The scene of the grime
Kano comes to Stradbally fresh from his Mercury Prize nomination. The MC and actor talks to Shilpa Ganatra
Six years for an album is a wait by anyone’s standards, let alone in grime: an adolescent genre with the growth spurt to prove it.
Not that Kano is worried. After 2010’s Method to the Maadness was suitably commemorated, he side-stepped into acting for two series of acclaimed Channel 4 drama Top Boy, set on a fictional housing estate in East London, where Kano grew up (the show counts Drake as a fan).
“I don’t think people advise having breaks in music. Everyone thinks if you don’t do something for a couple of years, you’re forgotten about,” says Kane Robinson. “But I was confident enough in myself that I could take the break, and then come back and do another album.
“I hated the acting process at the time, with the lack of control, but it was a wealth of knowledge in a different area. And I’m proud of how it turned out, it was like two classic albums.”
Free of a record company and the pressure that brings, it took another three years to create his actual classic album, Made in the Manor. This was “not because I spent that time chilling and f**king about”, he’s quick to point out, rather because it was an arduous process to figure out.
The turning point for his fifth album was T-Shirt Weather in the Manor, a then-and-now reflection on his success (“I buy the same Mr Whippy 99/But now I got just as much problems and a Flake ain’t one”). As suggested by the title, the theme carries across the album, from Strangers (a touching open to letter to his estranged friend) to Little Sis (on his half-sister) – it’s even found in the videos he directed and the cut-out childhood pics on the cover.
“It was a difficult album to make,” he says. “It was a tough process, and to be honest, it was frustrating at times. It wasn’t ever a party in the studio. But I took my time to get it right, and it’s come from the heart.”
His perfectionism has paid off: released in March, it delivered his first Mercury Music Prize nomination five months later. Vindication for the blood, sweat and tears?
Body of work
“Yeah but the validation came when it came out and it went down well,” he says. “But yeah it’s cool. I felt like a dinosaur, making a full album. I was trying to make a body of work that was [a] cohesive and proper piece, and then you see a bunch of people that put a track every week or so.
“I feel like people don’t give a f**k about albums any more. It’s part of our throwaway culture, with TV and that, that they make other things but not a full album. But it’s what I do. So I’m happy for this nomination, it feels like there is hope.”
Both he and fellow grime leader Skepta are in the mix this year, along with strong contenders such as David Bowie and Radiohead – it’s enough to prompt questions about a rebirth of the genre.
While Kano doesn’t consider Made in the Manor to be strictly a grime album (“it’s just an album, man”) he believes there’s something in it. “It does feel like we’re getting more attention. Looking back over the years, Dizzee Rascal won it in 2003, and since then I haven’t thought, Oh my god, why hasn’t this album been nominated for the Mercury?
“Maybe the attention is because there are a couple of good albums now, and you’ve just got to make good albums. And make more albums, people aren’t interested in them any more.”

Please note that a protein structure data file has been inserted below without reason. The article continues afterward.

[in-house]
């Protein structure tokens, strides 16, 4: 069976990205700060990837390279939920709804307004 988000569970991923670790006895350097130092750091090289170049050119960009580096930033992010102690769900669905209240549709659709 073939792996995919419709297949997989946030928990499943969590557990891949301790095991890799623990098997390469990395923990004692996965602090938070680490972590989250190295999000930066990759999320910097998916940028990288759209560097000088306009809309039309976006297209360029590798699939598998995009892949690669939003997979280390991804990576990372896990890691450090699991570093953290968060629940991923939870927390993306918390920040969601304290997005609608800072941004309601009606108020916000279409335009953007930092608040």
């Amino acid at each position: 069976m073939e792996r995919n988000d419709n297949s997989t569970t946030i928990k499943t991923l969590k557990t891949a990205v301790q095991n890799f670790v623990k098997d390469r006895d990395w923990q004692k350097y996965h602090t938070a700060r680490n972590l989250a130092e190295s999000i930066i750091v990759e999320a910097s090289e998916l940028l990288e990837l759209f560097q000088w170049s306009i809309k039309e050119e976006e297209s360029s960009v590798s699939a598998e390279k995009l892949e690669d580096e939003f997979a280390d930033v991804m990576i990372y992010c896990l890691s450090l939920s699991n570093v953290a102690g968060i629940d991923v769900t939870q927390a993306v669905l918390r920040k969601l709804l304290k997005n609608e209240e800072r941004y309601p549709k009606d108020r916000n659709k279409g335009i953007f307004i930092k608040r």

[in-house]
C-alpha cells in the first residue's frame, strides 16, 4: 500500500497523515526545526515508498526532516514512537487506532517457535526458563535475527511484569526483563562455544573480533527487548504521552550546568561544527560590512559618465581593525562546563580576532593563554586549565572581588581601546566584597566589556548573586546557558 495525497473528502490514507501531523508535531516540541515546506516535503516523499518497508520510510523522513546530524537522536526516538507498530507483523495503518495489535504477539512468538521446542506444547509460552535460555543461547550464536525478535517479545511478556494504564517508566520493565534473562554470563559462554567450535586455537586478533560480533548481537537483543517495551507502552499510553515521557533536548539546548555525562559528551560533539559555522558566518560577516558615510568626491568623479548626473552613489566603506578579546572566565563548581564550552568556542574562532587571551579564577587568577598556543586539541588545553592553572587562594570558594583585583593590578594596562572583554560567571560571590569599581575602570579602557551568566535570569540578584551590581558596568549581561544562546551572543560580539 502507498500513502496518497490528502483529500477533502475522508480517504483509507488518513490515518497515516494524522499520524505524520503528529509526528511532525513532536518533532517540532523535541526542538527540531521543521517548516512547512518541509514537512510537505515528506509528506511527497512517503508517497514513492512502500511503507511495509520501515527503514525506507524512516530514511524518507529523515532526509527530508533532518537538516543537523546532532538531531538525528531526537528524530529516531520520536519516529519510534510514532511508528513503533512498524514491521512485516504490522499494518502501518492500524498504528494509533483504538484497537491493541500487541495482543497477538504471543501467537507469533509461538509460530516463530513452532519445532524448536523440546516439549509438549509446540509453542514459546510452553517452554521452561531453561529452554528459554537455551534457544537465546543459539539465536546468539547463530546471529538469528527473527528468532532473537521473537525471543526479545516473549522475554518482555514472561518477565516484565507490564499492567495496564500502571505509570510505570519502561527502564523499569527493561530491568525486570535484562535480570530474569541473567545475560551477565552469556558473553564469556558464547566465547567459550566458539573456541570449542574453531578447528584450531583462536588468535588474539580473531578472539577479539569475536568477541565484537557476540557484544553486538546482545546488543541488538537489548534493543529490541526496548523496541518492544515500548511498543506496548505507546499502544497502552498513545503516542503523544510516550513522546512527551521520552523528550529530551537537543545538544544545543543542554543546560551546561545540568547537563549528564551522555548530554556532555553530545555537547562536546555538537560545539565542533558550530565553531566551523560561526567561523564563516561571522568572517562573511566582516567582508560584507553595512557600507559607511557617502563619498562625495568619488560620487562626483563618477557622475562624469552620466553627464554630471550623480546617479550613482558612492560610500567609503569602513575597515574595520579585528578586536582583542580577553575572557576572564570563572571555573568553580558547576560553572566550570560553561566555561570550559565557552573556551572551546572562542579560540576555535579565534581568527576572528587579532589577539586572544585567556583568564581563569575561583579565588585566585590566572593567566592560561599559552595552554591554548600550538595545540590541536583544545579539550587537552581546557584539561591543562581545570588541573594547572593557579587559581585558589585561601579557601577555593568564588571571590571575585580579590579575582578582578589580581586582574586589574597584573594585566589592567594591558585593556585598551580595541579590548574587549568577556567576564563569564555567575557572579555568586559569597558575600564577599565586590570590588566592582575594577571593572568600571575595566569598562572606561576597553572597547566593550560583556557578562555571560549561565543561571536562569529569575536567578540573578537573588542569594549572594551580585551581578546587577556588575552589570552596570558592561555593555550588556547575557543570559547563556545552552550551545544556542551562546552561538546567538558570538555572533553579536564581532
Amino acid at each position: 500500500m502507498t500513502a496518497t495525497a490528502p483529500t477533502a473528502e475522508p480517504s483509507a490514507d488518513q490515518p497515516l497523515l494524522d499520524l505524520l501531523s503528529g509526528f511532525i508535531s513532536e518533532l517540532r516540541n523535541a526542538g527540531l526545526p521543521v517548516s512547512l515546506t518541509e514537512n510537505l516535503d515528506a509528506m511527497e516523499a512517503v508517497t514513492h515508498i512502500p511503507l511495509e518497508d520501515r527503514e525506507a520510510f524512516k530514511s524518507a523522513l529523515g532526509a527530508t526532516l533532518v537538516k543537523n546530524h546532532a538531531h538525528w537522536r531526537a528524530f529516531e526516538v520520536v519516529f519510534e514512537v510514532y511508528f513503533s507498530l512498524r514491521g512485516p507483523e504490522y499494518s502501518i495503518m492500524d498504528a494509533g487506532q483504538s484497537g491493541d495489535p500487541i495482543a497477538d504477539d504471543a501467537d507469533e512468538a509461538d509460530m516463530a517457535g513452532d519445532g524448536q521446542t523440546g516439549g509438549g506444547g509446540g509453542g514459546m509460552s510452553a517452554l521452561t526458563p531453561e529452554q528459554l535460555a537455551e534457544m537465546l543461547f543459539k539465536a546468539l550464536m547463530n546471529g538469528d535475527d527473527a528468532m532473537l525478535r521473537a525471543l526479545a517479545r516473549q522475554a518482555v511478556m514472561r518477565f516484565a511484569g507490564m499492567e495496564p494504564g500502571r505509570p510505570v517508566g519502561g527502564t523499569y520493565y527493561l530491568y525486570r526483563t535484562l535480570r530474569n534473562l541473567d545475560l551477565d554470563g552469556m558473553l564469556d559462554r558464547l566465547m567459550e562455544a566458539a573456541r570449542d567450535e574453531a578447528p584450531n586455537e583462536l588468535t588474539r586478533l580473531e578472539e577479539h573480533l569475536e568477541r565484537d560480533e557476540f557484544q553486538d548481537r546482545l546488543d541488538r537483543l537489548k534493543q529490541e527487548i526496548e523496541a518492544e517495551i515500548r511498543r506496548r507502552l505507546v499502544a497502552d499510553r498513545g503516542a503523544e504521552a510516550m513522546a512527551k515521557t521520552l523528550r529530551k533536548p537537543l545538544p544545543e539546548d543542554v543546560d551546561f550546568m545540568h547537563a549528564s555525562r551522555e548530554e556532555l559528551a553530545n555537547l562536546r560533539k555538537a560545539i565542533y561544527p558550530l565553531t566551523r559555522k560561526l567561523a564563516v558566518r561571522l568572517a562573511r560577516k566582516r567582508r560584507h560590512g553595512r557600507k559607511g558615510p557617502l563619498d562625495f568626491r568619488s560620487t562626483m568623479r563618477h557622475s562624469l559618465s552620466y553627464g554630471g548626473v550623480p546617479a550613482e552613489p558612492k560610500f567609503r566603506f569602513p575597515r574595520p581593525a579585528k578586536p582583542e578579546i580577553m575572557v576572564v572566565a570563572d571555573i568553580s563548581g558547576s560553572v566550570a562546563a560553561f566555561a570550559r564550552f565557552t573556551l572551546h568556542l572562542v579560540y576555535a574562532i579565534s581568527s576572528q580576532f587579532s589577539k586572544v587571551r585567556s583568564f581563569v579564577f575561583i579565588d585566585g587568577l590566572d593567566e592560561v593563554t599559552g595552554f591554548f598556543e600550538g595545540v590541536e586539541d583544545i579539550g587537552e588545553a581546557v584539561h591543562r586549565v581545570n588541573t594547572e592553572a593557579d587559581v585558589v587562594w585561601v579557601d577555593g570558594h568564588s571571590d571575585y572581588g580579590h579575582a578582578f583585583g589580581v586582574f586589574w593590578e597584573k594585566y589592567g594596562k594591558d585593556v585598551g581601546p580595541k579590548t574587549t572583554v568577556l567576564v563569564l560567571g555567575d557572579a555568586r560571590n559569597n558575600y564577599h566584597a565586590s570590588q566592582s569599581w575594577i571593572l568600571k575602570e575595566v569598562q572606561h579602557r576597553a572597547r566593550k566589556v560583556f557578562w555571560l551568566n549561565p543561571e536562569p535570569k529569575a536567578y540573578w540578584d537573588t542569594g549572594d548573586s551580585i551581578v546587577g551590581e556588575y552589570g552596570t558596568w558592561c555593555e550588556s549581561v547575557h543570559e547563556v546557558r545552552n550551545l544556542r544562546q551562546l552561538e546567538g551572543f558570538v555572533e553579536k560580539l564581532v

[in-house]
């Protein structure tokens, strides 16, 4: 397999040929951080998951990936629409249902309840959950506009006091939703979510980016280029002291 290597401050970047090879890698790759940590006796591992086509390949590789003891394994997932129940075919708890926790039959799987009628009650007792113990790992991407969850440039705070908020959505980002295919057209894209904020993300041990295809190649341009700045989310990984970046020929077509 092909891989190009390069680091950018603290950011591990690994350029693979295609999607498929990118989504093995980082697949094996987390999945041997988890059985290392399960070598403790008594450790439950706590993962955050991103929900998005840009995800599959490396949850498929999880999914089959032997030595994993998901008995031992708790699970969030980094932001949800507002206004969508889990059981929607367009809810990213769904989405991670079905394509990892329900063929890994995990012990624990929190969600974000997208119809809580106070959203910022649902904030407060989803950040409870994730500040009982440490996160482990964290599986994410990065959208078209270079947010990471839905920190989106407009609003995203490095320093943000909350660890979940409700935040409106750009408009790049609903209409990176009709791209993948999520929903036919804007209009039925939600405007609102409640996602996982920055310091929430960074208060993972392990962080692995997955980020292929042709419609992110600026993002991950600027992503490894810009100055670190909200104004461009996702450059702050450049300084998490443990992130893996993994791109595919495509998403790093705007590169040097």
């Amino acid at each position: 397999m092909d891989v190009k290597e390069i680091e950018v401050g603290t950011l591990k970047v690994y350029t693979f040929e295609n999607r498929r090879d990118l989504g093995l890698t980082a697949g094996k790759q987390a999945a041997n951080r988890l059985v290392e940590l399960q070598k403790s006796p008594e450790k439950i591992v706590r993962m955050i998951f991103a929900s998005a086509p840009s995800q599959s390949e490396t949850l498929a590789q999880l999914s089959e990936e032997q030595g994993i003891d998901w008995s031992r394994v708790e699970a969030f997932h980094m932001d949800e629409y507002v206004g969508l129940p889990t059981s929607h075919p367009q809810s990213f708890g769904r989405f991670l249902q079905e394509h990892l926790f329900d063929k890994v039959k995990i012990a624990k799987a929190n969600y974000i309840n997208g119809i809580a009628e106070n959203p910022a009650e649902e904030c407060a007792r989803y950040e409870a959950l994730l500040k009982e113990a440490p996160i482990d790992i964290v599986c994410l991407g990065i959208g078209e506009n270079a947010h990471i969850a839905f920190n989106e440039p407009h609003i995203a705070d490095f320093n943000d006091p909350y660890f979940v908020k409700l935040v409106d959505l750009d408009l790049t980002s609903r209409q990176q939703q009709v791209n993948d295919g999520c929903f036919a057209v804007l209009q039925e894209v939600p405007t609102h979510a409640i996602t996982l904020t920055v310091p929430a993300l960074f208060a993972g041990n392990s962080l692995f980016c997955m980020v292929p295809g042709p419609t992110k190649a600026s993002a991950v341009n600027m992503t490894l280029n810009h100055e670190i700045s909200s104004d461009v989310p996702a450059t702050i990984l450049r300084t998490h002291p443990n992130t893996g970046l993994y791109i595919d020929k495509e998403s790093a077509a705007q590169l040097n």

At the very least, the mere talk of rebirth suggests that grime is a long-standing fixture in the UK’s music scene, as some questioned when Kano, Dizzee and Wiley emerged in the early 2000s. For Kano, it was never going to be a fad.
Not going away
“From the outside looking [in at] it, you might think it’s a fad but everyone in it knew there’s a whole culture and scene around it and it’s not going to go away,” he says. “The thing is it’s only around 10 years old. You’ll get questions at the start of any genre – soul, rock’n’roll, hip-hop – but they’ve grown and developed, and grime’s going to do the same.”
Indeed, the first signs are appearing that it’s finally spreading internationally; aside from Drake and Kanye West’s sup- port, Electric Picnic represents Kano’s first Irish show, and he’s planned his debut Australian tour too.
“There’s the start of an audience in a lot of places,” he says. “People find ownership in their own way. It was like that with Nas talking about Queensbridge [the public housing project where he grew up] and Jay-Z on Brooklyn – you don’t even have to go that far away, even when Mike Skinner [The Streets] showed a completely different life to mine – you’re brought into their world and you learn about different places and different experiences. In terms of language, the slang, it is what it is,” he says. “You’re going to have to figure that out.”
While wedefer tourbandictionary.com, we wonder if we’ll see him return to the screen? “If I was a betting man, I’d say we’d see another series of Top Boy,” he says. “But I’m not doing anything else while I have this album. I want to constantly get better at acting, so I want to have the time to do it.”
Could he see himself in the director’s seat in the future? “Yeah, I’m half-dreading it because I know I want to do it, but I know what it takes,” he says, with trepidation. “I liked doing the music videos I directed, but it stressed me out every time, and I know a programme or a film will be on a whole other level. But it’s something I definitely see happening.”
I feel like people don’t give a f**k about albums any more. It’s part of our throwaway culture, with TV and that, that they make other things but not a full album. But it’s what I do
“It was a difficult album to make . . . I took my time to get it right, and it’s come from the heart”